December 17, 2013

Laddie by Robyn Henrie

            As I read Laddie, I noticed several themes throughout the book.
            The first theme was nature. Little Sister goes in to much detail in some parts of the book describing her natural surroundings, how comfortable she is within that environment, and how she adores God’s creations. I found it interesting that her pets and playmates were a blue jay and two chickens.
            In a couple of places in the book, Mother and Father either explain to their children or are looking over their property. They reflect on the beauty as well as the many uses they have gained from  their property. As an example, the fruit trees they have planted provide food in the fall, as well as beautiful blossoms in the spring.
            The second theme was education, but more importantly, how and where this education was acquired. Little Sister had a fairly vast amount of knowledge for a six or eight year old. Her father taught her all about nature as they walked and worked together around their property. It sounds like she had a large amount of time to freely roam the property. She learned to find answers to her questions from Father, and in the books their family owned. Formal education didn’t suit her; she wanted to be outside. She learned her lessons in the top of the granary.
            Father was well-read through the books and agricultural magazines he read every evening. Mother gained her education at the same time her older children were learning and going to school. Father knew Mother had very little time for studying, and read to her and discussed with her while she worked. Most evenings were spent with the children memorizing and then reciting their lessons to Father. I share Laddie’s opinion that you never ‘finish’ your education. You are learning all the time until you die.
            In addition to school knowledge, each child had a list of skills to learn according to their gender before getting married. Mother made sure each of her daughters could care for a home, and tested those skills as she took a vacation for one month. Father made sure each son could do all the work necessary for running a farm, and left them in charge for a period of time.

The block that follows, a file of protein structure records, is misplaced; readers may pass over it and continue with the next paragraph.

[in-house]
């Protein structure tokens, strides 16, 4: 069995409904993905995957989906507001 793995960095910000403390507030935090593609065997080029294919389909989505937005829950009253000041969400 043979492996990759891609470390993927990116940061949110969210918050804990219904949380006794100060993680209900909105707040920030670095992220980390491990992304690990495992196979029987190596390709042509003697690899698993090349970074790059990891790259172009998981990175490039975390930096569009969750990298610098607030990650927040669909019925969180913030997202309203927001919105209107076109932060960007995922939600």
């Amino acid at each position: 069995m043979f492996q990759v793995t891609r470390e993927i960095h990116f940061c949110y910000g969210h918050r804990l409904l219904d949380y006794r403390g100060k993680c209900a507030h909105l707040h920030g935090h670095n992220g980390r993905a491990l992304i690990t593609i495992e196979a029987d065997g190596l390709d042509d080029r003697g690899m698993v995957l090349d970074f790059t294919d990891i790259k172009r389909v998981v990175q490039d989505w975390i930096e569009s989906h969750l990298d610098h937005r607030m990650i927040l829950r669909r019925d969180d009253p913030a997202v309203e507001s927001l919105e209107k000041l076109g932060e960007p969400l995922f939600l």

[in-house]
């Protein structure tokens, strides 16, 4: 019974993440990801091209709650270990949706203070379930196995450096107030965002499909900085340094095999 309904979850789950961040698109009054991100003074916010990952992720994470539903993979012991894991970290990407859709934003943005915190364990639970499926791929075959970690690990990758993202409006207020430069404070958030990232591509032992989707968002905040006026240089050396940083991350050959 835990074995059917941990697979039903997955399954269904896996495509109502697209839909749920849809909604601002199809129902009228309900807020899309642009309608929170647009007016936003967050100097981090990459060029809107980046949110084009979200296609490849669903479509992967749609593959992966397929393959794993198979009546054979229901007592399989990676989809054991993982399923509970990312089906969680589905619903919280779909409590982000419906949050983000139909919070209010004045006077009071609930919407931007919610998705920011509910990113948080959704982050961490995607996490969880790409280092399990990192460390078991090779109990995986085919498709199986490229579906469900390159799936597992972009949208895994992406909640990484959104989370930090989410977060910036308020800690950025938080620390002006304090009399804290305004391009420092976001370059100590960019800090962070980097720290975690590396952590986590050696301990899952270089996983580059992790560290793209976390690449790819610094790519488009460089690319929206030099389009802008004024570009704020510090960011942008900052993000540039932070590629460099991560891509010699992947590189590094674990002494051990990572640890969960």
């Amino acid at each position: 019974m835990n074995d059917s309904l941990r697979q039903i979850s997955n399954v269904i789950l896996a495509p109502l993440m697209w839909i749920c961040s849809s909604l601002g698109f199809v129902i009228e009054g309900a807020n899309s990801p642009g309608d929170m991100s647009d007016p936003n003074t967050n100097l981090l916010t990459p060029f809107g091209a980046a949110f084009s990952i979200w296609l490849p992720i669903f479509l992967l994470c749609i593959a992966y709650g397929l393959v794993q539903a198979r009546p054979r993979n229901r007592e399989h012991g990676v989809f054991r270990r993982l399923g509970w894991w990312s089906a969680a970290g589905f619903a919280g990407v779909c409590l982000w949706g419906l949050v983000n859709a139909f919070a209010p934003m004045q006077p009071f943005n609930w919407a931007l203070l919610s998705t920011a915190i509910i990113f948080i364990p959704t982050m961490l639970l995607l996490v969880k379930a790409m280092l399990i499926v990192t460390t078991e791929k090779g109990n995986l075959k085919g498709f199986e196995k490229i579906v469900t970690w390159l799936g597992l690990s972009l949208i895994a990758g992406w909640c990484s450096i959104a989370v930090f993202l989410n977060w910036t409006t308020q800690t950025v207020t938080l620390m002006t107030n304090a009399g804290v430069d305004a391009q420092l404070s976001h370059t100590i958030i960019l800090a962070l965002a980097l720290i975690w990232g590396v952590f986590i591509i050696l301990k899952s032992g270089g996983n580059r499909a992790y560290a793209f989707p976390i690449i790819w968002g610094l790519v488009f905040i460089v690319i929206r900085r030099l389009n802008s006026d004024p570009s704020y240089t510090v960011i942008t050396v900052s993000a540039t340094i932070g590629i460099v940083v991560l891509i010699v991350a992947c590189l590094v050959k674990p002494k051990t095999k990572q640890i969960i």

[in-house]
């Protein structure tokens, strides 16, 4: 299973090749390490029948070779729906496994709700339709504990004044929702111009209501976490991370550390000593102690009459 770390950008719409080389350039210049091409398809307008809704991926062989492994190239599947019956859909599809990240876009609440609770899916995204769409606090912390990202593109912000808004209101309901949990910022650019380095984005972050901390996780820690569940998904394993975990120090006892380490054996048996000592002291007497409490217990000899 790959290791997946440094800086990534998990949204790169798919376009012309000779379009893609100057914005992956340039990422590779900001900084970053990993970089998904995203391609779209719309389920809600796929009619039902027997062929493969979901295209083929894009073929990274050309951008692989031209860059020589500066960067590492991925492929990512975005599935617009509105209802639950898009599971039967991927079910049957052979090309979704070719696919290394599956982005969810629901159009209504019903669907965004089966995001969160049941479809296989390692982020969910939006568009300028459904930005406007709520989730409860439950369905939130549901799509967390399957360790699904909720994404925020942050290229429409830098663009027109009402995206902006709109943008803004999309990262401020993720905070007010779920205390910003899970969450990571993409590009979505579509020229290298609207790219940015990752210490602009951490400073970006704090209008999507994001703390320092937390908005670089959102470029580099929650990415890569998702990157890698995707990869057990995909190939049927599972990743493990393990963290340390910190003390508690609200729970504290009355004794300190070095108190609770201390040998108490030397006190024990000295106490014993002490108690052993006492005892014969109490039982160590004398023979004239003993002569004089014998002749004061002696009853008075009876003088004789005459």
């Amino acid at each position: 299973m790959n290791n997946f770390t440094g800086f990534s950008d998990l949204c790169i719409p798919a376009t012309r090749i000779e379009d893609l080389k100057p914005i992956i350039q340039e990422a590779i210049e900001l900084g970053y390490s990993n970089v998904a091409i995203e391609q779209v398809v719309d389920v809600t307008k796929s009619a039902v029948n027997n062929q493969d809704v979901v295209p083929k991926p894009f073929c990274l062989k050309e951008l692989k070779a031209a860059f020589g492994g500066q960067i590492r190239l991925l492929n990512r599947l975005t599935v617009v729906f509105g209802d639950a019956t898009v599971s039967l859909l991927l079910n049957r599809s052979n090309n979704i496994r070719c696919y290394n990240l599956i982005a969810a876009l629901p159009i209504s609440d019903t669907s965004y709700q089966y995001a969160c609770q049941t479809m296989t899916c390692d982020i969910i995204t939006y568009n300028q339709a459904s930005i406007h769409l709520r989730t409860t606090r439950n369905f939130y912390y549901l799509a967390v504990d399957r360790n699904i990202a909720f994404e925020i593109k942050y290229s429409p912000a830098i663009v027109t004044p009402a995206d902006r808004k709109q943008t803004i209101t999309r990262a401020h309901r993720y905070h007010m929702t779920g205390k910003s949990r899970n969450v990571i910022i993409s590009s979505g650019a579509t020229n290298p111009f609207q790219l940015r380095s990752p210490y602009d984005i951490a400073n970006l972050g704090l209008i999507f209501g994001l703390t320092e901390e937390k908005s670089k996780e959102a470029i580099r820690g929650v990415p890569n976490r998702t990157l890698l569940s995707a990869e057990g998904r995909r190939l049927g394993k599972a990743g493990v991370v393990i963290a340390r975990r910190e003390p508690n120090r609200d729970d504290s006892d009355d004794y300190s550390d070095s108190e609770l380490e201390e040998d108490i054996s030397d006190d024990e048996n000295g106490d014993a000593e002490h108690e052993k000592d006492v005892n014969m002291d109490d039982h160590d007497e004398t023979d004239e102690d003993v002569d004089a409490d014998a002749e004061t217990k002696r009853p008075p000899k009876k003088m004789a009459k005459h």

The next theme was moral character. There are plenty of examples of hard work, compassion, and conviction. The parents did their best not to judge those neighbors who worked hard. However, they made their opinions known to their children of community members who didn’t work and lived off the sympathies and guilt of their neighbors. Mother showed compassion by living the principle of doing unto others when she took in travelers just as she and Father had been taken in when they first arrived in the community. Laddie showed his conviction to be true to himself in choosing farming as his profession instead of a lawyer, as the Princess desired. Your profession does not define who you are.
            The last theme was relationships with other people and also the animals. The most prominent relationship is between Laddie and Little Sister. He loved her from the day she was born. He helped her in her learning. He confided secrets to her. They had a special bond.
            Little Sister was very observant of her siblings, and knew how to interact with each of them. She mentions that Leon had a different personality, and she was the only one who understood him.
            Whereas some members of the community avoided interactions with other individuals and families, the Stantons were friendly with neighbors, regardless of status. Laddie went the extra mile to work his way into the social graces of Mr. Pryor, so he could date Pamela. My favorite example of relationships is between Laddie and Mr. Pryor’s dogs, much to the surprise of Mr. Pryor.
            This family was very religious. The parents had a personal relationship with God. Little Sister tells of the time Leon went after the ‘Even So’ traveler. She would hear her parents pray for Leon and said it sounded like God was in the room with them. Because of this relationship, Father was not afraid to tell Mr. Pryor that his opinion God was a myth was offensive and not to repeat it in his home, even though Mr. Pryor became very angry.

            Although there are more themes in this book, I focused on education, nature, moral character, and relationships.

December 16, 2013

The Hiding Place by Kami Hymas

The Hiding Place, by Corrie Ten Boom is one of those books that I have to read every few years.  It is chalked full of beauty and truth.  It is the story of ordinary Christian women living as much like the savior as any two people can.  I read this book over and over because it has real life examples of how I want to live my life.  The things that I am not brave enough or good enough to do, Corrie and Betsie did.  I would hope that I could be that brave, that faithful and that full of Christ’s love.  There are many themes in the Hiding Place, but I would like to discuss only three.